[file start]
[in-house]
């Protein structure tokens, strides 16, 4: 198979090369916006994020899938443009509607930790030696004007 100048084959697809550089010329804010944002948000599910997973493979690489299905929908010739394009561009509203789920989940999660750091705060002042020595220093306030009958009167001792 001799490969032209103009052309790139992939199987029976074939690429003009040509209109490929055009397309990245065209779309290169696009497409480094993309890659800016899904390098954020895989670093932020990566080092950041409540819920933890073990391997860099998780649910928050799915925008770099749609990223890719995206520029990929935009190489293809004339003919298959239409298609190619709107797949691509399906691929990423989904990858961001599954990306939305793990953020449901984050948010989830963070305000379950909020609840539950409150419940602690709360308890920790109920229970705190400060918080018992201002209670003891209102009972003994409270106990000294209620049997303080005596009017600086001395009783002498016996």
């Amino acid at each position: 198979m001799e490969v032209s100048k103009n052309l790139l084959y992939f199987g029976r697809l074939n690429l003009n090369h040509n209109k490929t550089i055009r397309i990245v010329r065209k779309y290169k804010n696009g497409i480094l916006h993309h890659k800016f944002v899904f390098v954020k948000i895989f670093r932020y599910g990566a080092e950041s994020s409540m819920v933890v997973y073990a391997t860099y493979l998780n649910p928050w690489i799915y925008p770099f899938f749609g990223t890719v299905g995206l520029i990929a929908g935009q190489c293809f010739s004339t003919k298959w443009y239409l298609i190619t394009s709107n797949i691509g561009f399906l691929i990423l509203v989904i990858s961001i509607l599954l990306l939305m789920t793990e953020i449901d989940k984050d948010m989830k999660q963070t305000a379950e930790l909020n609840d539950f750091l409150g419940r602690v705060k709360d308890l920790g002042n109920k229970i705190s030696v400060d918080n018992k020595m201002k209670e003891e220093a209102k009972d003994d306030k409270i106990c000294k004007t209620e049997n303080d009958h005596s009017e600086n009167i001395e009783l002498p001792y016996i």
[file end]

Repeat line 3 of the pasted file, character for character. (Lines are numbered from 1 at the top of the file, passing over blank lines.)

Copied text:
């Amino acid at each position: 198979m001799e490969v032209s100048k103009n052309l790139l084959y992939f199987g029976r697809l074939n690429l003009n090369h040509n209109k490929t550089i055009r397309i990245v010329r065209k779309y290169k804010n696009g497409i480094l916006h993309h890659k800016f944002v899904f390098v954020k948000i895989f670093r932020y599910g990566a080092e950041s994020s409540m819920v933890v997973y073990a391997t860099y493979l998780n649910p928050w690489i799915y925008p770099f899938f749609g990223t890719v299905g995206l520029i990929a929908g935009q190489c293809f010739s004339t003919k298959w443009y239409l298609i190619t394009s709107n797949i691509g561009f399906l691929i990423l509203v989904i990858s961001i509607l599954l990306l939305m789920t793990e953020i449901d989940k984050d948010m989830k999660q963070t305000a379950e930790l909020n609840d539950f750091l409150g419940r602690v705060k709360d308890l920790g002042n109920k229970i705190s030696v400060d918080n018992k020595m201002k209670e003891e220093a209102k009972d003994d306030k409270i106990c000294k004007t209620e049997n303080d009958h005596s009017e600086n009167i001395e009783l002498p001792y016996i």